Kim's work as a performer and as a band leader has garnered recognition in the press and has been she been twice nominated as Young Jazz Musician of the Year and also Big Band of the Year by Jazz Yorkshire. In 2013, Kim received an Emerging Excellence Award from Musicians Benevolent Fund (now Help Musicians UK). This funded an extended stay in New York, where she studied with Ingrid Jensen and Ralph Alessi and recorded at Tedesco Studios.
Kim's current creative focus is on quartet Family Band, a chordless quartet which draws inspiration on the music of late Coltrane, Ornette Coleman and Jim Black amongst others. Family Band have been selected as one of 10 flagship ensembles in the North by Jazz North and are currently planning the release of their first full length album.
In addition to her work as a musician, Kim is also active in behind the scenes. She currently runs Apollo Jazz Network and is currently the director of the Orpheus Project, a large scale touring initiative which sees international jazz artists collaborate with UK musicians and tour throughout the North of England. Their featured artists have so far included Ingrid Jensen and Ellery Eskelin."-Kim Macari Stone Website (https://kimmacari.wordpress.com/about/)
^ Hide Bio for Kim Macari Stone-Lonergan
• Show Bio for Laura Cole
"Laura Cole is a jazz composer/pianist who lives in Leeds but whose band (Metamorphic) is based in London. Metamorphic features, Kerry Andrew (vocals), Chris Williams (alto),John Martin (tenor/soprano), Paul Sandy (bass), Tom Greenhalgh (drums).
Metamorphic will play in Jazz in the Round at the Cockpit Theatre on Monday January 28th. They also have a gig at the Vortex on the 24th February with Frank Byng's (Slowfoot Records) quintet, Snorkel.
The group have one album out (The Rock Between, 2011, F-IRECD43 - reviewed by Chris Parker), and release their follow up (Coalescence, also on F-IRE) later this year (2013).
Laura also has a blog which discusses the issues that women face in music and holds a First Class Honours Degree in Jazz from Middlesex University."-London Jazz News (http://www.londonjazznews.com/2013/01/artist-profile-laura-cole.html)
^ Hide Bio for Laura Cole
• Show Bio for Walt Shaw
"Walt Shaw is a freelance musician and artist from near Derby in the Midlands. He has been involved in a host of arts projects for the last 28 years. Prior to becoming a freelance musician and artist he was, for 14 years, Head of Biology in a large Comprehensive near Burton-on-Trent. This was after teaching in Lincoln and northern Nigeria (VSO). His projects have ranged from exhibitions of paintings and sculpture, both solo and group, to installations, to cross-disciplinary collaborations with dancers and physical performers. In these latter projects his experimental percussion and low-tech electronics have always played a significant role.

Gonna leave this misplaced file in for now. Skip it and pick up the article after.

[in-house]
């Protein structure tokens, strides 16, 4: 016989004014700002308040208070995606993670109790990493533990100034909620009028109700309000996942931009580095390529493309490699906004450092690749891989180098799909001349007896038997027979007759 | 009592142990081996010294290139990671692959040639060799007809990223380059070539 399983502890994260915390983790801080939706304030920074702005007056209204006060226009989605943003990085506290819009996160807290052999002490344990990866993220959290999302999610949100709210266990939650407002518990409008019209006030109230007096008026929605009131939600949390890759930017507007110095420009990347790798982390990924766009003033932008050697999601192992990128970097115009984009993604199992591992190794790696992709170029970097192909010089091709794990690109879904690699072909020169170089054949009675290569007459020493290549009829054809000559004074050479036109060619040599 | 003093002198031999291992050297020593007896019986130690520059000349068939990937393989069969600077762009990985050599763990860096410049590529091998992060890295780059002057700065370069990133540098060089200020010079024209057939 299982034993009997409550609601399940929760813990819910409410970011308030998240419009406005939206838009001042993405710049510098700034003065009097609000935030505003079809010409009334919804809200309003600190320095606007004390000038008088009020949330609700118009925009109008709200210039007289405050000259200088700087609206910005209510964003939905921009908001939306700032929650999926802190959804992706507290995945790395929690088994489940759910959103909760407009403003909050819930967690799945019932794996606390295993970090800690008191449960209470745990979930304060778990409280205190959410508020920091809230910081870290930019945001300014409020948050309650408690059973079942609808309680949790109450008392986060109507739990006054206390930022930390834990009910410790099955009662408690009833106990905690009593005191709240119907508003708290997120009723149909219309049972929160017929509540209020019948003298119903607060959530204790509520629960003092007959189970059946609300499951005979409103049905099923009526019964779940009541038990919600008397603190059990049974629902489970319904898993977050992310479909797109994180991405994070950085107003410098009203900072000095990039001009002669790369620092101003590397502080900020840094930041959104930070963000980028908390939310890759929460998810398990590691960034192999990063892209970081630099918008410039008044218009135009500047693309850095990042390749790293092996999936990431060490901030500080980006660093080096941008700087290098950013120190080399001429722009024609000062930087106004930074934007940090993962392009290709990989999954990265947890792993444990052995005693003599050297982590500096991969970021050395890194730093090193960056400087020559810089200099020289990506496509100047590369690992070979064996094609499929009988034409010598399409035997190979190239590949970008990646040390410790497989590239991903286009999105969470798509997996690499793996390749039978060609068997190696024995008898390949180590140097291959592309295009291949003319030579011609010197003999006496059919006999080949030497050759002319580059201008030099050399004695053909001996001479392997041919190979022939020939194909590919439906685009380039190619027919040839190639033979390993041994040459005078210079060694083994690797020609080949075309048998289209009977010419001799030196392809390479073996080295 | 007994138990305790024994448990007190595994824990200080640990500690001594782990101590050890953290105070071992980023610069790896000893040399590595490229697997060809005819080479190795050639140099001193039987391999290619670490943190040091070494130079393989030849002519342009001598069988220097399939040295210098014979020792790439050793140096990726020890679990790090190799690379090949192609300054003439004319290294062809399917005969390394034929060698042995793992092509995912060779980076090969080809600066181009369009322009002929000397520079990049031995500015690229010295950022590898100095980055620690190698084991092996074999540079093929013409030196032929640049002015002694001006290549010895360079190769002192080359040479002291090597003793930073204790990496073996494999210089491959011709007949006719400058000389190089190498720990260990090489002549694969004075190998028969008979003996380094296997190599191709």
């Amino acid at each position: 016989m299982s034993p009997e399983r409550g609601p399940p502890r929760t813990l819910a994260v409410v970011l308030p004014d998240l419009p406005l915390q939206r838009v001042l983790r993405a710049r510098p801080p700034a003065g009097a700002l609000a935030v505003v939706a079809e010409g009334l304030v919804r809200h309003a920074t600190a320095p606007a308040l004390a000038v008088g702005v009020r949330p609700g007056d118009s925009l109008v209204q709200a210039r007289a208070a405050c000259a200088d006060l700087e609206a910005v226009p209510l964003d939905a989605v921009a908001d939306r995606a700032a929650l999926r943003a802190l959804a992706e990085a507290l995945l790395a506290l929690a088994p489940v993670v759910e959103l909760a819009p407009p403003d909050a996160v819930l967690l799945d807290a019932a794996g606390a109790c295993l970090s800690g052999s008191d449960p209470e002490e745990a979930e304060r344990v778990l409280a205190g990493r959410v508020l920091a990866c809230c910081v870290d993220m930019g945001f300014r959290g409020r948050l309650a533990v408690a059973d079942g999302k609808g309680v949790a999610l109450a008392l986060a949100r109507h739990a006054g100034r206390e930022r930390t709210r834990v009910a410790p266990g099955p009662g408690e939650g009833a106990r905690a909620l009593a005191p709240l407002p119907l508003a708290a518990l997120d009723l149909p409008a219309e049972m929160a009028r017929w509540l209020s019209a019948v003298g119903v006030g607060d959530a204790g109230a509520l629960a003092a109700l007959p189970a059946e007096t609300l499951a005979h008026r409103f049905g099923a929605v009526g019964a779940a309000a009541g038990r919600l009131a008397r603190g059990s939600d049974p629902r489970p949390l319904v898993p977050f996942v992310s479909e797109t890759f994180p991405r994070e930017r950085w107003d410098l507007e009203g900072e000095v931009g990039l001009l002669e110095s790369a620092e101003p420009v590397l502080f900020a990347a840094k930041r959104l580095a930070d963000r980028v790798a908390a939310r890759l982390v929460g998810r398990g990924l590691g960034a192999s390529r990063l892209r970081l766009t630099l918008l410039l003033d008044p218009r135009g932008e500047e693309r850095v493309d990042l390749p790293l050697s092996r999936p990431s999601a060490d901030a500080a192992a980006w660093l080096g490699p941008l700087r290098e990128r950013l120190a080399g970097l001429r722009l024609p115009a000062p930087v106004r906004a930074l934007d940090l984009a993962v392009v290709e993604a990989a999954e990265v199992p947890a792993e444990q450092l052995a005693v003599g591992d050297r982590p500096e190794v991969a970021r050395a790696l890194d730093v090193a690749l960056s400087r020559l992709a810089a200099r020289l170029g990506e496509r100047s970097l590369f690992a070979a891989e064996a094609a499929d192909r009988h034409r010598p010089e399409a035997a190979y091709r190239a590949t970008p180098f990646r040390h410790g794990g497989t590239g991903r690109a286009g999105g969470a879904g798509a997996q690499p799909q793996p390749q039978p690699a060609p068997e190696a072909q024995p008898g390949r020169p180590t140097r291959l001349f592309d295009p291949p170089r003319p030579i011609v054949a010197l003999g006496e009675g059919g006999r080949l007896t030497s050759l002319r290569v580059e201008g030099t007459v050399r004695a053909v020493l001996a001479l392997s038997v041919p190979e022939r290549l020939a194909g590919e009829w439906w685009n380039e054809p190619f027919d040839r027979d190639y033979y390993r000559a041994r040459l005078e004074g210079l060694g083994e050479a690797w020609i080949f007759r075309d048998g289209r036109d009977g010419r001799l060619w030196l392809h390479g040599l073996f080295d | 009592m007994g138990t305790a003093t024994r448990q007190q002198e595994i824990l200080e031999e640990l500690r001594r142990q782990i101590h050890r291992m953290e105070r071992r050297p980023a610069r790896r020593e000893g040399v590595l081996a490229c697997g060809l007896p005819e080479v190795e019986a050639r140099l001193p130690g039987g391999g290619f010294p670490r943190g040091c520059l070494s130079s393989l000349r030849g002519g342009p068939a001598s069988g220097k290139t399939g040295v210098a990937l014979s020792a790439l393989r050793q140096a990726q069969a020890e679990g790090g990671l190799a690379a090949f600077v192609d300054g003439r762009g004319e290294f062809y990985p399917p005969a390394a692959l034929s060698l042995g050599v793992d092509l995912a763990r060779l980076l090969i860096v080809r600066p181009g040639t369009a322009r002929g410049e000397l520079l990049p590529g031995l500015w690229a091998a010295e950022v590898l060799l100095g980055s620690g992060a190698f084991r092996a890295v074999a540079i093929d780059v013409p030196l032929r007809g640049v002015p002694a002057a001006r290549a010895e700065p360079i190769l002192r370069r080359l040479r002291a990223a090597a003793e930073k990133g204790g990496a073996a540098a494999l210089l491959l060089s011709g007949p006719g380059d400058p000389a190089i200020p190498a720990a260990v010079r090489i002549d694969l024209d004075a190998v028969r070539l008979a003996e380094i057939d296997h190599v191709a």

In 1989, Walt, along with the artist Kevin Burnley, co-founded the artist group BET4. They exhibited widely in the Midlands and in Germany and Paris. By 1993, the group widened in scope, becoming increasingly involved with not just exhibitions but installations, live art and cross-disciplinary projects. These usually integrated elements of contemporary dance, live sound and physical performance along with a strong visual aesthetic. This gave Walt opportunities for experimenting with percussion in unusual contexts as well as the creativity of that visual aesthetic. Performances took place throughout England as well as Scotland, Paris and Germany. The work of BET4 had a profound influence on all the subsequent solo and collaborative projects Walt has been involved with.
Walt has enjoyed 3 major Arts Council England awards for projects. These were for 'Polarities', 'Timepoints' and 'Entropic'. Along with the artist Simon Piasecki he also carried out the A.C.E. project 'Mendel's Garden'. He has been a collaborative artist in many other A.C.E. projects. Details of all these can be seen in the 'Live Art / Cross-disciplinary' section.
Education has played a significant part in Walt's work, even after 1989.
He has carried out many workshops in both art and percussion in Primary, Secondary, F.E. and H.E. in the Midlands and the North. He has been an artist-in- residence at Melton Brooksby College in 2005 and Abbot Beyne School, Burton-on-Trent in 2009. Walt ran Creative Percussion Discussion in Derby from 2004 through to 2005, working with youngsters under the auspices of Derby Jazz. In 2006, Walt was a tutor in a Clore Duffield Foundation project working with teenagers in Belper, using an old car as a source for art, percussion and performance. 2006 saw a project alongside the inspiring musician Orphy Robinson, working in schools to make instruments from scrap objects and improvise with them. This was a Creative Partnerships project.
Walt has played with many leading improvising musicians from the U.K. and abroad and is presently playing in several bands (see 'Music') whilst still producing visual art ( see 'Visual Art'). It is fair to say he has an unease about specialism and arbitrary categorizations. His creative development over the years has always been very difficult to pigeonhole. His creative process is the same whatever the medium though, involving searching, experimentation, expression, pushing the boundaries and refining."-Walt Shaw Website (http://www.waltshaw.co.uk/about.php)
^ Hide Bio for Walt Shaw
Search for other titles on the Discus label.